The Atlantia Series, about a former prison ship populated by an uneasy alliance of soldiers and former convicts fleeing an apocalypse that is spreading across the galaxy, is now five books strong and running well. I really enjoy writing the impossible and making it believable at the same time, and the Atlantia books let me stretch technology to the limit in a universe where anything can happen.
Do you travel for research? What places do you love the most that appear in your books?
I don’t travel for research, as the Internet provides so much research data. I know that a lot of authors like to travel to get a “feel” for places, but I think that part of the art of writing is convincing the reader you’ve been somewhere when in fact you’ve never visited a place. I often get comments from readers lauding my back-street knowledge of one city or another, which is the highest accolade I could expect when I haven’t actually visited those places.
How much of you is in Ethan Warner? Feel free to give specific examples from books and your life 🙂
Ethan Warner is, perhaps somewhat surprisingly, not based on me at all. Like Ethan I do have some military experience, having trained with the British Army’s airborne infantry in the Territorial Army as a teenager.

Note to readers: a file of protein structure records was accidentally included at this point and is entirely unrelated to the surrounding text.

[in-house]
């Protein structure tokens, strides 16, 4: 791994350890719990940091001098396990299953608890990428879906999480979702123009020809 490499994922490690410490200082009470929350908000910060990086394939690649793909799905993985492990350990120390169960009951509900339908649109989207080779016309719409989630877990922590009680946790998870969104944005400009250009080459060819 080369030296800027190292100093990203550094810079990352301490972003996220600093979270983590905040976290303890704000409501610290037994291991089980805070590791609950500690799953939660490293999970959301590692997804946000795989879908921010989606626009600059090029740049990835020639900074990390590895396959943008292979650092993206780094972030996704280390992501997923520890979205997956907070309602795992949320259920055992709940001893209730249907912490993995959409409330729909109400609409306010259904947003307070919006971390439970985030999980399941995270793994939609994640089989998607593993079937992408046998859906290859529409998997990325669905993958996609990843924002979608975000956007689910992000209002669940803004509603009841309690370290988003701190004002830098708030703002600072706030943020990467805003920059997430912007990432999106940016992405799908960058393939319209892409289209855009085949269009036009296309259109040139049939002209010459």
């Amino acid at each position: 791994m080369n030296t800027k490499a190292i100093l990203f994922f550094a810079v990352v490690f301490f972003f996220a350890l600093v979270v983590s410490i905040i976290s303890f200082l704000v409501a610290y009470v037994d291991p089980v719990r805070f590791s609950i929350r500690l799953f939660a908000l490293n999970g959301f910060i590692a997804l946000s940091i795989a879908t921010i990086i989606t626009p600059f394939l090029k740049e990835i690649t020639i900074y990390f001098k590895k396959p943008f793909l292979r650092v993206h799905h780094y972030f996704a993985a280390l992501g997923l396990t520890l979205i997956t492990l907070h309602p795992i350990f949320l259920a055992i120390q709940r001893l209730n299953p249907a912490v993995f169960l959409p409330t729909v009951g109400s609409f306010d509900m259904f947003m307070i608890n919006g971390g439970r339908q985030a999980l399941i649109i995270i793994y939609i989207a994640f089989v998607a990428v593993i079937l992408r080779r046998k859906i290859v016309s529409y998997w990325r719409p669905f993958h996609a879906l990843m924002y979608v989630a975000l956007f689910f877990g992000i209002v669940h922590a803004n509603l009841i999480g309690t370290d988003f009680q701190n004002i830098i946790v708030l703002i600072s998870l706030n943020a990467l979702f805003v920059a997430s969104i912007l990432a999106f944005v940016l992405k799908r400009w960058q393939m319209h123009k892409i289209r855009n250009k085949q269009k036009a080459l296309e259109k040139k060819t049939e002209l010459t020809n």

I actually based Ethan on Indiana Jones due to the nature of his go-getting attitude, tenacity and robust nature, and felt that those attributes are what most people would like to see in themselves. People are naturally drawn to uncompromising characters, as they represent the kind of attitude that we might all like to possess but our lives generally do not allow us to display.
I think perhaps Ethan’s open mind toward the paranormal and the unexplained comes from me. Although I’m one hundred per cent a fan of science, which has achieved so much in our world, I do keep one eye on the paranormal and often find that behind the veil of the scientific method there is a surprising amount of interest in such phenomena from scientists too.
Although it’s not explicitly stated in the novels, Ethan is also an atheist, like me. He doesn’t see any value in elevating blind faith above evidence.
What are the themes that keep coming up in your work? What links the series' together?
A strong theme that has developed in my work is that of anti-corporate power. It wasn’t something I consciously thought about before but over time, during research for numerous novels that involved the militarization of technology, I’ve seen considerable evidence for the control of our governments by business interests.